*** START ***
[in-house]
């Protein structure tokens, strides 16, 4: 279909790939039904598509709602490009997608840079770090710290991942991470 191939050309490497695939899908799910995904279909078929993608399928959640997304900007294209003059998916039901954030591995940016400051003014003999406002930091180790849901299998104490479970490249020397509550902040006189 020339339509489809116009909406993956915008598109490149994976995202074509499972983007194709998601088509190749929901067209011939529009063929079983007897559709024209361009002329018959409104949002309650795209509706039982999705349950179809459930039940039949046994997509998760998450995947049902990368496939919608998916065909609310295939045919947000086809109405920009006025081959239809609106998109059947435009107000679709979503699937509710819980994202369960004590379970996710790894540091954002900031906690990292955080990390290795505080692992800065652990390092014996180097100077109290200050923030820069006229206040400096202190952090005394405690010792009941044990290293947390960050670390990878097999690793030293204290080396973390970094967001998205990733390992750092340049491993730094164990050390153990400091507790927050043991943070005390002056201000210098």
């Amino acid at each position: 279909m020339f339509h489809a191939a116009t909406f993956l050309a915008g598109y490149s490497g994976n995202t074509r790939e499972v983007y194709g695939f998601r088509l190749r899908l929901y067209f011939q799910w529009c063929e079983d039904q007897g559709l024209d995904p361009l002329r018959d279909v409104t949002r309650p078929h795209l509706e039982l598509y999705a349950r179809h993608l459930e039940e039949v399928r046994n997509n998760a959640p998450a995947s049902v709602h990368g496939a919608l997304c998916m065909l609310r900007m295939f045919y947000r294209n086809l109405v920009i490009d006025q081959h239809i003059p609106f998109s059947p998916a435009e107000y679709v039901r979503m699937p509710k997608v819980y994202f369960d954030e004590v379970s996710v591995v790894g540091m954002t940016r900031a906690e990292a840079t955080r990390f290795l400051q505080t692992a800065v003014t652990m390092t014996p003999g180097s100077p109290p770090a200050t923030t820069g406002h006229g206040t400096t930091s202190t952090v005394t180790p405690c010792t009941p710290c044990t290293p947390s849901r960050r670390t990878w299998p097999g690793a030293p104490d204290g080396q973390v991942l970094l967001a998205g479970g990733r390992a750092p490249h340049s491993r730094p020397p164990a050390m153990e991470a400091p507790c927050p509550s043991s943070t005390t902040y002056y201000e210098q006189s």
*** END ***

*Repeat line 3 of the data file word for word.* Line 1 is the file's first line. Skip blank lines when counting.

């Amino acid at each position: 279909m020339f339509h489809a191939a116009t909406f993956l050309a915008g598109y490149s490497g994976n995202t074509r790939e499972v983007y194709g695939f998601r088509l190749r899908l929901y067209f011939q799910w529009c063929e079983d039904q007897g559709l024209d995904p361009l002329r018959d279909v409104t949002r309650p078929h795209l509706e039982l598509y999705a349950r179809h993608l459930e039940e039949v399928r046994n997509n998760a959640p998450a995947s049902v709602h990368g496939a919608l997304c998916m065909l609310r900007m295939f045919y947000r294209n086809l109405v920009i490009d006025q081959h239809i003059p609106f998109s059947p998916a435009e107000y679709v039901r979503m699937p509710k997608v819980y994202f369960d954030e004590v379970s996710v591995v790894g540091m954002t940016r900031a906690e990292a840079t955080r990390f290795l400051q505080t692992a800065v003014t652990m390092t014996p003999g180097s100077p109290p770090a200050t923030t820069g406002h006229g206040t400096t930091s202190t952090v005394t180790p405690c010792t009941p710290c044990t290293p947390s849901r960050r670390t990878w299998p097999g690793a030293p104490d204290g080396q973390v991942l970094l967001a998205g479970g990733r390992a750092p490249h340049s491993r730094p020397p164990a050390m153990e991470a400091p507790c927050p509550s043991s943070t005390t902040y002056y201000e210098q006189s």